“The American Combat Mission in Iraq Has Ended …”

And if you believe that, I’ve got a bridge you might be interested in buying. It connects my oceanfront properties in Kansas (also for sale) to the magical island where I keep my leprechaun-sourced gold hoard.

From the Washington Post‘s account of an attack on an Iraqi army base today:

The Americans provided covering fire while Iraqi soldiers pursued the attackers who had entered the compound, said Lt. Col Eric Bloom, a U.S. military spokesman. The U.S. intervention also included helicopters and drones, he said.

50,000 US troops remain in Iraq. Re-labeling them (“advisers”) doesn’t take them out of harm’s way. No magic, bulletproof “we’re not combat troops any more” force field pops into existence around them just because POTUS made a speech. They’re still there, and the fighting continues.

The American combat mission in Iraq has ended? I need not deplete my own meager rhetorical arsenal for a pithy response — Confederate cavalry warlord (and, to his eternal discredit, Ku Klux Klan founder) Nathan Bedford Forrest provided that response 140-odd years ago:

Damn such nonsense. War means fightin’ and fightin’ means killin’. Turn the grindstone.

Rule of law vs. rule of flaw

“[Chief Justice] John Marshall has made his ruling,” President Andrew Jackson famously blustered after the US Supreme Court overruled him on the issue of US treaty obligations with the Cherokee. “Now let him enforce it.”

We’ve come a long way, baby — these days, presidential revolts against the Court are advertised as “disagreements” and carried out with procedural foot-dragging and visits to the Hill in search of legislative workarounds. The Court’s third rebuke of the Bush administration on the rights of prisoners at DoD’s Guantanamo gulag is the premier case in point.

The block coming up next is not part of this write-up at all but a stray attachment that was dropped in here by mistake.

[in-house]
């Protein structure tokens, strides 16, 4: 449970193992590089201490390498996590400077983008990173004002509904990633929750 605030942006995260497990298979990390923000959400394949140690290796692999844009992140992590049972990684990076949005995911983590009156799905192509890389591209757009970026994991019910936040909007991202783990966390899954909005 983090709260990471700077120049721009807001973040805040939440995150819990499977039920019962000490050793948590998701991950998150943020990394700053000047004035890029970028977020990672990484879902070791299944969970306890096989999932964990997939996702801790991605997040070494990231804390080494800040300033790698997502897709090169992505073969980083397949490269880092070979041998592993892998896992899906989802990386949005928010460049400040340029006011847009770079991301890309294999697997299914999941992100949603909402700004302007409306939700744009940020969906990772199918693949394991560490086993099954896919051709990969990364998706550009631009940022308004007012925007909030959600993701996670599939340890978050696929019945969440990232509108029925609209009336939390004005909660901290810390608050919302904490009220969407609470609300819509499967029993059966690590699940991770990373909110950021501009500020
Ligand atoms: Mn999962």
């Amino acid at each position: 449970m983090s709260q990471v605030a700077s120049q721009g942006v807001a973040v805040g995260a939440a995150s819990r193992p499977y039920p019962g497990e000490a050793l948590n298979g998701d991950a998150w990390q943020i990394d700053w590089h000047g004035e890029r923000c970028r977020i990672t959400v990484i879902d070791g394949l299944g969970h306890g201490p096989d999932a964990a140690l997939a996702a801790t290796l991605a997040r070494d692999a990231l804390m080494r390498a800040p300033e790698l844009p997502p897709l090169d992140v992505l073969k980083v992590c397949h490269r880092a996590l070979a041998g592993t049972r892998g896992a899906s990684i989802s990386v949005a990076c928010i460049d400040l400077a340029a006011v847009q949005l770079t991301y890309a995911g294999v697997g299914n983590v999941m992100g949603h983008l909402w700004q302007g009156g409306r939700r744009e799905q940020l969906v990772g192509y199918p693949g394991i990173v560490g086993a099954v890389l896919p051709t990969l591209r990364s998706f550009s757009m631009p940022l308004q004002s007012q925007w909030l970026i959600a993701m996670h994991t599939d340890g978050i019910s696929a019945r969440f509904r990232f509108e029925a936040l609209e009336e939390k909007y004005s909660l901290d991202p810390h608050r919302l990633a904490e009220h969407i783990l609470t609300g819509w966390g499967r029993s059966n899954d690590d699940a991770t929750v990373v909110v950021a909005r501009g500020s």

Attorney General Michael Mukasey claims that the Court’s ruling — which upholds the right of Gitmo detainees to appeal their detentions in the US courts — won’t affect ongoing illegal “trials” before “military commissions.” Senator Lindsey Graham (R-SC), apparently forgetting the prohibition on ex post facto laws, proposed a constitutional amendment to legalize the Gitmo operation. Even more baffling as amnesia goes is the reaction of GOP presidential standard-bearer (and ex-“unlawful combatant” per Hanoi) John McCain, who expressed “concern” that the Court might prevent the US from treating its prisoners as poorly as his captors treated him.

Three “knock it off” orders from the Supreme Court; three “drag it out” operations from the War Party … and no end in sight for more than 200 victims left trudging along on the Treadmill of Tears.